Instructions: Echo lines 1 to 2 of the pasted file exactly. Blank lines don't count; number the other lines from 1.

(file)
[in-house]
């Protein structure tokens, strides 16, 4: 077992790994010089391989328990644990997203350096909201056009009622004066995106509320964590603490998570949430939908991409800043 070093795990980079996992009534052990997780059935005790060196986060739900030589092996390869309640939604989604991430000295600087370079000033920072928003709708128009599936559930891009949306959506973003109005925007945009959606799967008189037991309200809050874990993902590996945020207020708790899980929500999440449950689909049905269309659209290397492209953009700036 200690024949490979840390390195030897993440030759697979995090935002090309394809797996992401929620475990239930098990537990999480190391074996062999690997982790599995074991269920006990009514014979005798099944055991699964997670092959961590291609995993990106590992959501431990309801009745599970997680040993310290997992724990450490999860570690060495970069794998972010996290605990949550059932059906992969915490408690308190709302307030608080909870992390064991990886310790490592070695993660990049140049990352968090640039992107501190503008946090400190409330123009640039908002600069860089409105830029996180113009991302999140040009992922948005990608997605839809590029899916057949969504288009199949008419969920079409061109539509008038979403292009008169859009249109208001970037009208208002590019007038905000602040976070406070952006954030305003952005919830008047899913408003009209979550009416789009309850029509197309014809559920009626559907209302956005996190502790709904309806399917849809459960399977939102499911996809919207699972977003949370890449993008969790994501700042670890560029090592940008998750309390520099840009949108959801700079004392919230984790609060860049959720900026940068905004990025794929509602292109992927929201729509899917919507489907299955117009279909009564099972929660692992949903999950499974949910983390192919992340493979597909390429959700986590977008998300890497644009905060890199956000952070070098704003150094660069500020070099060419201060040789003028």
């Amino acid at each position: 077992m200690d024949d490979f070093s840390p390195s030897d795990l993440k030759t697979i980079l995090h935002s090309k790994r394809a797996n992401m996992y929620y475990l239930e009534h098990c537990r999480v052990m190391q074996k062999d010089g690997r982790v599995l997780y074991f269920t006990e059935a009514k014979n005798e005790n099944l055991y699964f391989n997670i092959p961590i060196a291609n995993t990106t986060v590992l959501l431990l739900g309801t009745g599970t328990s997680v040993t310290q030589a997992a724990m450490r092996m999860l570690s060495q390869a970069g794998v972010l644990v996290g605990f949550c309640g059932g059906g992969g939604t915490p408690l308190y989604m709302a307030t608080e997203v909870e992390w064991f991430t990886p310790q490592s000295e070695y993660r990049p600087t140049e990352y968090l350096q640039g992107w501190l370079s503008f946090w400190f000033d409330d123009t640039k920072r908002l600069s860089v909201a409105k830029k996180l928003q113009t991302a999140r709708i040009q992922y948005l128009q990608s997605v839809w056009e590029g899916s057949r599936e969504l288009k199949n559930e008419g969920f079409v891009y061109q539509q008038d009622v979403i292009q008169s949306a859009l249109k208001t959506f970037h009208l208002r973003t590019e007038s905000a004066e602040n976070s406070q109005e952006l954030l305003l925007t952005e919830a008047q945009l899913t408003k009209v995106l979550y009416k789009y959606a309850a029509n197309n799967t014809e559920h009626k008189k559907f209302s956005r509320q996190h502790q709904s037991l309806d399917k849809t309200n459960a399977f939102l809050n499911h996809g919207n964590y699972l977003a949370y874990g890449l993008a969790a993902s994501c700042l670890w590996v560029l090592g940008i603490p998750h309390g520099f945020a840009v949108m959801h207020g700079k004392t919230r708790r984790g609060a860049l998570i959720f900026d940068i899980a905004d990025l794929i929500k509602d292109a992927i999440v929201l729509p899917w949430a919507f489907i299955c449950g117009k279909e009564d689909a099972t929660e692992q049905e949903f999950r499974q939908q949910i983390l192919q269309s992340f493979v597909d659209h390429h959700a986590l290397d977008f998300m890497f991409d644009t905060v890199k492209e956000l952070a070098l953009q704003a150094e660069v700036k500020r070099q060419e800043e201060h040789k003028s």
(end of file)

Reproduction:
[in-house]
């Protein structure tokens, strides 16, 4: 077992790994010089391989328990644990997203350096909201056009009622004066995106509320964590603490998570949430939908991409800043 070093795990980079996992009534052990997780059935005790060196986060739900030589092996390869309640939604989604991430000295600087370079000033920072928003709708128009599936559930891009949306959506973003109005925007945009959606799967008189037991309200809050874990993902590996945020207020708790899980929500999440449950689909049905269309659209290397492209953009700036 200690024949490979840390390195030897993440030759697979995090935002090309394809797996992401929620475990239930098990537990999480190391074996062999690997982790599995074991269920006990009514014979005798099944055991699964997670092959961590291609995993990106590992959501431990309801009745599970997680040993310290997992724990450490999860570690060495970069794998972010996290605990949550059932059906992969915490408690308190709302307030608080909870992390064991990886310790490592070695993660990049140049990352968090640039992107501190503008946090400190409330123009640039908002600069860089409105830029996180113009991302999140040009992922948005990608997605839809590029899916057949969504288009199949008419969920079409061109539509008038979403292009008169859009249109208001970037009208208002590019007038905000602040976070406070952006954030305003952005919830008047899913408003009209979550009416789009309850029509197309014809559920009626559907209302956005996190502790709904309806399917849809459960399977939102499911996809919207699972977003949370890449993008969790994501700042670890560029090592940008998750309390520099840009949108959801700079004392919230984790609060860049959720900026940068905004990025794929509602292109992927929201729509899917919507489907299955117009279909009564099972929660692992949903999950499974949910983390192919992340493979597909390429959700986590977008998300890497644009905060890199956000952070070098704003150094660069500020070099060419201060040789003028």